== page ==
Free Speech: What it means, What it doesn’t

August 31, 2009 at 12:05 pm | Posted in civil rights, God machine | Leave a comment
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Children of the Washington Public schools were today given an opportunity to see the original constitution of the United States in the State Dept.  February 13 1920.   (Library of Congress)

Children of the Washington Public schools were today given an opportunity to see the original constitution of the United States in the State Dept. February 13 1920. (Library of Congress)

There seems to be a lot of confusion as to what is meant by the terms “free speech” and “First Amendment.”

The latest example of shocking ignorance about core rights and benefits laid out in the United States Constitution which should be easily recited and understood by any citizen capable of tying his or her shoes without accidentally tying the two shoes together comes from Florida where a young woman — and her ignorant father — complains of her suspension from school after she verbally assaulted a fellow student. The misguided young woman claims that she has a Constitutionally protected right to verbally assault a fellow student. In addition to her Constitutional claim, she insists she had good reason for the assault — the fellow student did not conform to her prescribed personal/cultural/social/ethnic/religious code of conduct and dress.

The conduct which so offended Miss Lawrence was (1) not standing for the pledge of allegiance and (2) the wearing of clothing commonly associated with women practicing Islam. She claims that the clothing issue was subsidiary to the inadequate demonstration of patriotism, but you will excuse me if I am disinclined to believe what she says. I have yet to read of any demands that Jewish men be banned from wearing a yarmulke or Catholics be forced to wash their face before leaving the church on Ash Wednesday. She is entitled to her opinions but that doesn’t mean anyone has to care or listen or conform.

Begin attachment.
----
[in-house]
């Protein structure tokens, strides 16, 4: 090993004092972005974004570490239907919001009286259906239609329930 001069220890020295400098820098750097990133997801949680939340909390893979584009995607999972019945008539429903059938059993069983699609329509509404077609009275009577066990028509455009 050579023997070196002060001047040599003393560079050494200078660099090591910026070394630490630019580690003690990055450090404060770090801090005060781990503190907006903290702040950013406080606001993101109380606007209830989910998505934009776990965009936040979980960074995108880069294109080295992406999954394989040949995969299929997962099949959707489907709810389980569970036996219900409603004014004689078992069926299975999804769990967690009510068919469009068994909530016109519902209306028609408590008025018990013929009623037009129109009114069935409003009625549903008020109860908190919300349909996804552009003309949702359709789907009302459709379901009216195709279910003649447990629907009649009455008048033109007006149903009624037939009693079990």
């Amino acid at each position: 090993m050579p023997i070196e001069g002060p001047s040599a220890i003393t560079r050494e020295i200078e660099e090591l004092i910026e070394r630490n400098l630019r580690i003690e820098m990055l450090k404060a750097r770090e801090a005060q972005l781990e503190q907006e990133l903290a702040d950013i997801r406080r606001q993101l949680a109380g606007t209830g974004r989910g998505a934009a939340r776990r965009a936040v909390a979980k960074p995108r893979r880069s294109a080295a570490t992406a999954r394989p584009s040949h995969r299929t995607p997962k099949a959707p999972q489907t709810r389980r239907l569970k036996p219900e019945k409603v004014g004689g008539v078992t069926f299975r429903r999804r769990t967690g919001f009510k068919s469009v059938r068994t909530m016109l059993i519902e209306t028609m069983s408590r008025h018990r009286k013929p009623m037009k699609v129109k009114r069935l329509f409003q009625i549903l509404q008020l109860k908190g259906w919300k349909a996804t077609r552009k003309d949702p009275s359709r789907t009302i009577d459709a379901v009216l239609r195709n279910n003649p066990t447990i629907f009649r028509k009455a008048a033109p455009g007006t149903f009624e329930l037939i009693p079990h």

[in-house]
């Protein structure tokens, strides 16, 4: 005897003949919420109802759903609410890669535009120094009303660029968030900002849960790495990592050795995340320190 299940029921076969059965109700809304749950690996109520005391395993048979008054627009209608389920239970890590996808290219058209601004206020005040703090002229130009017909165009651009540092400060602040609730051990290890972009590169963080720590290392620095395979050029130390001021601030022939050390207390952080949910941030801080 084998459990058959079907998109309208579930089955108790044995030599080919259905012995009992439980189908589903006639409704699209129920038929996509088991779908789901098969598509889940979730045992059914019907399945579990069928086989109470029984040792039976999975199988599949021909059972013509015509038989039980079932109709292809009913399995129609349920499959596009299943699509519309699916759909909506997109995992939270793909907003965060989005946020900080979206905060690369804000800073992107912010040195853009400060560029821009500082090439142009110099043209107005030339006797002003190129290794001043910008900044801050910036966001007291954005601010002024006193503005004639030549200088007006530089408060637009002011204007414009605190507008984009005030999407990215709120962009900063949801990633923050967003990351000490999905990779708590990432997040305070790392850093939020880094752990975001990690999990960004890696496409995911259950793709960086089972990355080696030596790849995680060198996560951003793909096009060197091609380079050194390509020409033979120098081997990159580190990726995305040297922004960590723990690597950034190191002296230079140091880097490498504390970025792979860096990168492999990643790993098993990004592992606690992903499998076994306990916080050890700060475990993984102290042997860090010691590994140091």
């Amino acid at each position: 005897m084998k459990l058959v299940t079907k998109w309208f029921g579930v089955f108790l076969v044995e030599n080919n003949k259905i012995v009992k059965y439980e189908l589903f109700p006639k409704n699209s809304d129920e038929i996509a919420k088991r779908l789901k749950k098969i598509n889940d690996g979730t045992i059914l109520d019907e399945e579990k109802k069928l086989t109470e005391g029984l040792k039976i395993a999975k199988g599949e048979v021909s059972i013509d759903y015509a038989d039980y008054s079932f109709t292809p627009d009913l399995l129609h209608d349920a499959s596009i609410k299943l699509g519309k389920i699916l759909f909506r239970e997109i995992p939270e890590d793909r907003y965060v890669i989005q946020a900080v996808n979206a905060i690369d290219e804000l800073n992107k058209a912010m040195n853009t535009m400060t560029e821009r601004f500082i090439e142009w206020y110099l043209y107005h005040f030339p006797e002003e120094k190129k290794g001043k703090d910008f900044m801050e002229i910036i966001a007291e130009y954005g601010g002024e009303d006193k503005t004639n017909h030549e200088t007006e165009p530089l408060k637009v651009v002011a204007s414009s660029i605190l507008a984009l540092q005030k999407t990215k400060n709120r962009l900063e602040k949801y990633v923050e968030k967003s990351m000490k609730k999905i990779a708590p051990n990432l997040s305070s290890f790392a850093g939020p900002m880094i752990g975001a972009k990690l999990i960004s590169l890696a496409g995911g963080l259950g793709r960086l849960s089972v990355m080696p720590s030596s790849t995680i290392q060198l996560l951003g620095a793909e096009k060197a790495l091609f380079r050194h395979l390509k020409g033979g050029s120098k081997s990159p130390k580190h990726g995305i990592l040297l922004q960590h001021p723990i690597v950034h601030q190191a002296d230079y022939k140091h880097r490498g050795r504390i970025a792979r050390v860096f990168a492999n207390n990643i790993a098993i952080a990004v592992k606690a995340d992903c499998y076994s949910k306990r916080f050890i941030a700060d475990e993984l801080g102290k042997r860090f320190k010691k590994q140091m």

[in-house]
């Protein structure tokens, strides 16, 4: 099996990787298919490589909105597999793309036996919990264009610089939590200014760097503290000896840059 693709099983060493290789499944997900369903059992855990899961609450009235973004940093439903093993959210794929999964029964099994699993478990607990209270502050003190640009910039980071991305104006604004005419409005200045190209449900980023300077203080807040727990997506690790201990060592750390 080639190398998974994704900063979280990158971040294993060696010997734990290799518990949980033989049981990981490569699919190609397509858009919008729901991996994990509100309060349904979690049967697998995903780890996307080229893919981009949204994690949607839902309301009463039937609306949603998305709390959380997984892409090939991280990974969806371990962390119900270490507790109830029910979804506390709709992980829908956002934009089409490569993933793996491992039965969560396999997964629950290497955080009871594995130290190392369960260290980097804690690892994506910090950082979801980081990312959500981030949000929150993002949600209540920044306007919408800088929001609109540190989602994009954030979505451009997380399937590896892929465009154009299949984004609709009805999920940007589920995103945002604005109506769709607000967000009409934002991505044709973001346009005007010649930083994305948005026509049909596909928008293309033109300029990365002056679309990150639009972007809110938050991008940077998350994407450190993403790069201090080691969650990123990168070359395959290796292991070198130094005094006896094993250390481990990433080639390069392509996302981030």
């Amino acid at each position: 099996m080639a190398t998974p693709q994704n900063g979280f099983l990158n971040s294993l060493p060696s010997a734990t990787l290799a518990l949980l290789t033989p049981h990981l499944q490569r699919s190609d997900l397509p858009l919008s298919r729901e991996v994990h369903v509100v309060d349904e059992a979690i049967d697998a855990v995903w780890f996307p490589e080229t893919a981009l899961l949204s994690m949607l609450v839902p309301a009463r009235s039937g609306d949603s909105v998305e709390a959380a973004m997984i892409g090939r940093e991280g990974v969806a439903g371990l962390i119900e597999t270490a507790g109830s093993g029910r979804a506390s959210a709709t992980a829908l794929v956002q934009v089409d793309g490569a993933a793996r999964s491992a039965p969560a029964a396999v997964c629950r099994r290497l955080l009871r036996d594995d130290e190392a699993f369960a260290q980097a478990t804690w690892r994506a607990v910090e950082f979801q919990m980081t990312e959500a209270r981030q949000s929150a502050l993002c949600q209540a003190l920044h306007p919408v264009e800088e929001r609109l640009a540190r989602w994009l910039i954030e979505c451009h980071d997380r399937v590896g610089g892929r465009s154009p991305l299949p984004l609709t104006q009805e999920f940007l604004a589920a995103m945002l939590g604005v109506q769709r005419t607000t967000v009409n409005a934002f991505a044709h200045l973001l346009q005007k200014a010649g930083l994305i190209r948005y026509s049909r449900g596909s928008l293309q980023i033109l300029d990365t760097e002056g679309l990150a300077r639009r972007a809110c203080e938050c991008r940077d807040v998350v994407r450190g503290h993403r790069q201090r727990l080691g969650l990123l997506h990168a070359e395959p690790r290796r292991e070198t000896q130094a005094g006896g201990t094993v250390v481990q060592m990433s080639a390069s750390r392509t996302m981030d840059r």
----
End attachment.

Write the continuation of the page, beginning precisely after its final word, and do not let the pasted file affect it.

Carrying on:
I do not stand for or recite “the pledge.” I am offended by demands to prove my loyalty by reciting a ridiculous oath made offensive by inclusion of language which demands recognition of an entity known as “God,” an obvious violation of the “religion” clause of the First Amendment.

The gross (but, unfortunately, typical) misunderstanding of the First Amendment by the hyper-patriotic young woman and her father.

The First Amendment to the United States Constitution reads as follows:

Congress shall make no law respecting an establishment of religion, or prohibiting the free exercise thereof; or abridging the freedom of speech, or of the press; or the right of the people peaceably to assemble, and to petition the Government for a redress of grievances.

As you can see, the First Amendment is not just about “free speech.” It bars the government from interfering with citizens who gather and share information (“the press”). It bars the government from making laws enforcing particular religious belief or requiring anyone to have a particular — or any — religious belief. It protects our right to sit out on our stoop in the evening (“assembly”) and chat with our neighbors (“speech”). It protects our right to make angry phone calls to elected officials (“petition’).

The First Amendment is not blanket permission for any wanker to get up in someone else’s grill and be an ass. The First Amendment does not guarantee you an audience.

It’s beyond sad that those making the most noise about adherence to Constitutional principles seem to be the ones who are most ignorant about the rights and obligations set forth in our country’s most important founding documents.


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